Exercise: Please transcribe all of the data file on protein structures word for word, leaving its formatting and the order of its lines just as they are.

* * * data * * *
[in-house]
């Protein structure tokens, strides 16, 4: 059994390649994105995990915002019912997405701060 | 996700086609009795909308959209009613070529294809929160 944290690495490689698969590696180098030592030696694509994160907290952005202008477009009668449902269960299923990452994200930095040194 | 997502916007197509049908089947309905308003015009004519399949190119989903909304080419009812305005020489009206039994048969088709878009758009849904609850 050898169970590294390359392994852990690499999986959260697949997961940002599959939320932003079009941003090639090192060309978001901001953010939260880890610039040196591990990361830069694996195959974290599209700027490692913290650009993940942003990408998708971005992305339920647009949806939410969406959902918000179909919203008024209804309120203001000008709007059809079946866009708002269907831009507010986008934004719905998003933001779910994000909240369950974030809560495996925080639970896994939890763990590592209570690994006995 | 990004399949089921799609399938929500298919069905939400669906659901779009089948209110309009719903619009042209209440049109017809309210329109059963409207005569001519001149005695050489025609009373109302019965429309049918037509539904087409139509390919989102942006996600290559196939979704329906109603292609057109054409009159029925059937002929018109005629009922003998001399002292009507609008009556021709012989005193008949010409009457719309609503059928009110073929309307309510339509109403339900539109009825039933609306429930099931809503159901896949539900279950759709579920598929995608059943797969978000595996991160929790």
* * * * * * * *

[in-house]
């Protein structure tokens, strides 16, 4: 059994390649994105995990915002019912997405701060 | 996700086609009795909308959209009613070529294809929160 944290690495490689698969590696180098030592030696694509994160907290952005202008477009009668449902269960299923990452994200930095040194 | 997502916007197509049908089947309905308003015009004519399949190119989903909304080419009812305005020489009206039994048969088709878009758009849904609850 050898169970590294390359392994852990690499999986959260697949997961940002599959939320932003079009941003090639090192060309978001901001953010939260880890610039040196591990990361830069694996195959974290599209700027490692913290650009993940942003990408998708971005992305339920647009949806939410969406959902918000179909919203008024209804309120203001000008709007059809079946866009708002269907831009507010986008934004719905998003933001779910994000909240369950974030809560495996925080639970896994939890763990590592209570690994006995 | 990004399949089921799609399938929500298919069905939400669906659901779009089948209110309009719903619009042209209440049109017809309210329109059963409207005569001519001149005695050489025609009373109302019965429309049918037509539904087409139509390919989102942006996600290559196939979704329906109603292609057109054409009159029925059937002929018109005629009922003998001399002292009507609008009556021709012989005193008949010409009457719309609503059928009110073929309307309510339509109403339900539109009825039933609306429930099931809503159901896949539900279950759709579920598929995608059943797969978000595996991160929790």